Category Archives: Uncategorized

Not-So-Insurmountable Barriers

for WisCon Member Assistance Fund

I first started hearing about WisCon in 2010, when I became good friends with people living in Madison who volunteered for the con every year.  Hearing about all the cool people, interesting discussions, and sheer fun to be found there, I gradually built up longing to go — but, unfortunately, couldn’t build up the money to match my longing.  So I sighed from afar, thinking wistfully of the awesome feminists who were talking about robots without me, and resigned myself to never doing more than reading con reports after the fact.

Then, in 2013, one of my Madison friends said, hey, can I nominate you for this assistance fund? And it was like this huge insurmountable barrier had just been poofed out of existence.

Of course, I didn’t say yes right away, because I struggled with the feeling that con assistance funds weren’t for people like me — they were for people more engaged than me, more productive, more active in various communities, with more valuable perspectives.  I didn’t see myself as valuable enough to be worth anyone else spending money for me to go.  It took a lot of psyching myself up to get past those feelings — especially that horrible capitalist shame that makes me constantly compare myself to others in terms of value, like a commodity — and realize that people genuinely wanted me there and that con assistance funds exist for anybody who needs them to go to the con.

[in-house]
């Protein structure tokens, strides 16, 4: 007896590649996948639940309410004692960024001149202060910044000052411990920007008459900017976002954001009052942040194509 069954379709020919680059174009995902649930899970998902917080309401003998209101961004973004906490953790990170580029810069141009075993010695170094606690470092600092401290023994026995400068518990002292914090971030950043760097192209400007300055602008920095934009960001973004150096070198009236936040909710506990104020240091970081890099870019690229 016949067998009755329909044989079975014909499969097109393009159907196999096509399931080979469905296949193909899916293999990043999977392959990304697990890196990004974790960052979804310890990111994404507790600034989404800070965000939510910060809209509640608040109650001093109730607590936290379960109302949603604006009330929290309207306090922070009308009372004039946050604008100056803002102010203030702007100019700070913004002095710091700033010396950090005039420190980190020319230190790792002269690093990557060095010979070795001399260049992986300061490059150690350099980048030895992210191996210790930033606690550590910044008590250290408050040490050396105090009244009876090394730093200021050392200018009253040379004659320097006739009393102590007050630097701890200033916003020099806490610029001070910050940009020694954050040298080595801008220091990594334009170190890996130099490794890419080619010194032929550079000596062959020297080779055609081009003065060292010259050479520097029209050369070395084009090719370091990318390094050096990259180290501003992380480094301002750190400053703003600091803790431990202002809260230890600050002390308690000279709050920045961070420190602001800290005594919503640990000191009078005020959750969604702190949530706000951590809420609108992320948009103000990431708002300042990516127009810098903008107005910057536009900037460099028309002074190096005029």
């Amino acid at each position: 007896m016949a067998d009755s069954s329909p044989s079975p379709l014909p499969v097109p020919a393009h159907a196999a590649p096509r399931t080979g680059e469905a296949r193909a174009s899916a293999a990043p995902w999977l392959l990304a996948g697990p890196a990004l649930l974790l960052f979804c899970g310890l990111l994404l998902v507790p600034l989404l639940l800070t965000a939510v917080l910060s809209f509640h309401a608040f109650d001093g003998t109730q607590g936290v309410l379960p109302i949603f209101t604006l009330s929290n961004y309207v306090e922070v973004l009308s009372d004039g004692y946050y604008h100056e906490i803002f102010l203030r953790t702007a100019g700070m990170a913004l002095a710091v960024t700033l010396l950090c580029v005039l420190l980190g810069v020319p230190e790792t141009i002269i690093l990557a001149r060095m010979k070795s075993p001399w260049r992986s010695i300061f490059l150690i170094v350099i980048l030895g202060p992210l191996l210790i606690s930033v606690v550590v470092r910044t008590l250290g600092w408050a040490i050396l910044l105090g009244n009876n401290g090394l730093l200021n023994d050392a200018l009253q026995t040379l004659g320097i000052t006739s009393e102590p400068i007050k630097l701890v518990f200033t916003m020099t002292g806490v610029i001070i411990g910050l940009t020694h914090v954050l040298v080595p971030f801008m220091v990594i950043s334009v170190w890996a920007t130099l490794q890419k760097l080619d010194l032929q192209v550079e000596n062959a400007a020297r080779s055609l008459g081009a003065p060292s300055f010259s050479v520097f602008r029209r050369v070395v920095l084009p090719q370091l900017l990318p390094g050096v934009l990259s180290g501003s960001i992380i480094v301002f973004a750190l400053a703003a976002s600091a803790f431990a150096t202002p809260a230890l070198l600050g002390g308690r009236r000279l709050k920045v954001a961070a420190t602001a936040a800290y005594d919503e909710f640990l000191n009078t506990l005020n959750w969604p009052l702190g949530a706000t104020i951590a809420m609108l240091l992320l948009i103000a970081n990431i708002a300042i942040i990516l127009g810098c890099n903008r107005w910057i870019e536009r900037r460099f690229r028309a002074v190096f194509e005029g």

As it turned out, I was the biggest barrier to me using the fund.  I was worried that there would be a lot of paperwork and record-keeping and receipt-tallying, but in the end it was simple.  I told the folks managing the fund how much money I needed, and for what, and they sent me a cheque.  They believed me about what I needed and didn’t place bizarre limitations on the kinds of things that could be covered — so the WisCon assistance fund ended up paying for the rental car, gas, food, and even the bill for boarding my dog for a week.  And, because it was all the same to them whether I drove or flew or took a bus, I was able to pack two of my good friends into the car with me, and WisCon gained itself three attendees for the price of one.